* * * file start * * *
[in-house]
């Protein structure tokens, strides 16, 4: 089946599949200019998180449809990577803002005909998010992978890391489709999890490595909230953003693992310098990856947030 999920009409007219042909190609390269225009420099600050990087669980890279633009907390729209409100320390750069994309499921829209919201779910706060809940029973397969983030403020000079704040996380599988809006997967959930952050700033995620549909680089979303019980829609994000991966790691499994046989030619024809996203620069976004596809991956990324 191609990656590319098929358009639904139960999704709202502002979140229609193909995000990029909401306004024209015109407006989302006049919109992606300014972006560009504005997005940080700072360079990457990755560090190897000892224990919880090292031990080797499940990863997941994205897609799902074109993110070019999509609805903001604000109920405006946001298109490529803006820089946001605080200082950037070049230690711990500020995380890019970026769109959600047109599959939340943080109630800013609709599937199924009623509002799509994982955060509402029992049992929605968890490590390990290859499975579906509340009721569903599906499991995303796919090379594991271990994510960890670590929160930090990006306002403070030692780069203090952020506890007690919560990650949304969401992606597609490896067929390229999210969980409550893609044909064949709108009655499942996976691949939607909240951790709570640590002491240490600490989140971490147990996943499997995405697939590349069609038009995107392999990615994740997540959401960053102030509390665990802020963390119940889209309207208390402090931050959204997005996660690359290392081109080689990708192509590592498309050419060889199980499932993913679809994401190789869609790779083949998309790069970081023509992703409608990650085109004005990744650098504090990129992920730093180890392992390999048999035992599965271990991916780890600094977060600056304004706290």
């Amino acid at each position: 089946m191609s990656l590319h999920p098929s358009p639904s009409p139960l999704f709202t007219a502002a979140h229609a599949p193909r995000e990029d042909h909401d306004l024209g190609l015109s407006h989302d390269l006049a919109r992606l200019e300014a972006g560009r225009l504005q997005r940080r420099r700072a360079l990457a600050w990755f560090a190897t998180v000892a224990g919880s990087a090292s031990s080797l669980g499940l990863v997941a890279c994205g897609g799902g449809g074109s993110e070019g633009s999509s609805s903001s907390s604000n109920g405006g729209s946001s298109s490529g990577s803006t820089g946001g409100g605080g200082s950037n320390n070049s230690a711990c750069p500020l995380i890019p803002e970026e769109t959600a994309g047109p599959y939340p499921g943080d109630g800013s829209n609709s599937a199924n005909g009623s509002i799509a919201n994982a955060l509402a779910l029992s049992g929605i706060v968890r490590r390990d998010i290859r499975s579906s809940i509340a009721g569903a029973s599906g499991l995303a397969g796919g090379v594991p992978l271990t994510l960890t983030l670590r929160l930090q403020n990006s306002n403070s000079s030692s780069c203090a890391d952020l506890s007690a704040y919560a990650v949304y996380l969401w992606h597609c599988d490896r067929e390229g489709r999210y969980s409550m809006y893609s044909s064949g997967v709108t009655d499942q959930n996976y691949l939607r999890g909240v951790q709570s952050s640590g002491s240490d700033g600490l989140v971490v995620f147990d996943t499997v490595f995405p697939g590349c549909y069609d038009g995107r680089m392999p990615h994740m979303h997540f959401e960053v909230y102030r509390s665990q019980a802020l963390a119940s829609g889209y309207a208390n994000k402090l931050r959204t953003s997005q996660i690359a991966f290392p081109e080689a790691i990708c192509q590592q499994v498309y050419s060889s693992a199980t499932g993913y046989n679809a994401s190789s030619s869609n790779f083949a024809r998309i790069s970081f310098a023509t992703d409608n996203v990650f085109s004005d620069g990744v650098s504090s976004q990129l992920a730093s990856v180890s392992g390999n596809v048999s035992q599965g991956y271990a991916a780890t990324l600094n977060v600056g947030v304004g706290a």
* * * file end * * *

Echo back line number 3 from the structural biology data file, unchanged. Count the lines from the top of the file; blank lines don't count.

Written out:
């Amino acid at each position: 089946m191609s990656l590319h999920p098929s358009p639904s009409p139960l999704f709202t007219a502002a979140h229609a599949p193909r995000e990029d042909h909401d306004l024209g190609l015109s407006h989302d390269l006049a919109r992606l200019e300014a972006g560009r225009l504005q997005r940080r420099r700072a360079l990457a600050w990755f560090a190897t998180v000892a224990g919880s990087a090292s031990s080797l669980g499940l990863v997941a890279c994205g897609g799902g449809g074109s993110e070019g633009s999509s609805s903001s907390s604000n109920g405006g729209s946001s298109s490529g990577s803006t820089g946001g409100g605080g200082s950037n320390n070049s230690a711990c750069p500020l995380i890019p803002e970026e769109t959600a994309g047109p599959y939340p499921g943080d109630g800013s829209n609709s599937a199924n005909g009623s509002i799509a919201n994982a955060l509402a779910l029992s049992g929605i706060v968890r490590r390990d998010i290859r499975s579906s809940i509340a009721g569903a029973s599906g499991l995303a397969g796919g090379v594991p992978l271990t994510l960890t983030l670590r929160l930090q403020n990006s306002n403070s000079s030692s780069c203090a890391d952020l506890s007690a704040y919560a990650v949304y996380l969401w992606h597609c599988d490896r067929e390229g489709r999210y969980s409550m809006y893609s044909s064949g997967v709108t009655d499942q959930n996976y691949l939607r999890g909240v951790q709570s952050s640590g002491s240490d700033g600490l989140v971490v995620f147990d996943t499997v490595f995405p697939g590349c549909y069609d038009g995107r680089m392999p990615h994740m979303h997540f959401e960053v909230y102030r509390s665990q019980a802020l963390a119940s829609g889209y309207a208390n994000k402090l931050r959204t953003s997005q996660i690359a991966f290392p081109e080689a790691i990708c192509q590592q499994v498309y050419s060889s693992a199980t499932g993913y046989n679809a994401s190789s030619s869609n790779f083949a024809r998309i790069s970081f310098a023509t992703d409608n996203v990650f085109s004005d620069g990744v650098s504090s976004q990129l992920a730093s990856v180890s392992g390999n596809v048999s035992q599965g991956y271990a991916a780890t990324l600094n977060v600056g947030v304004g706290a």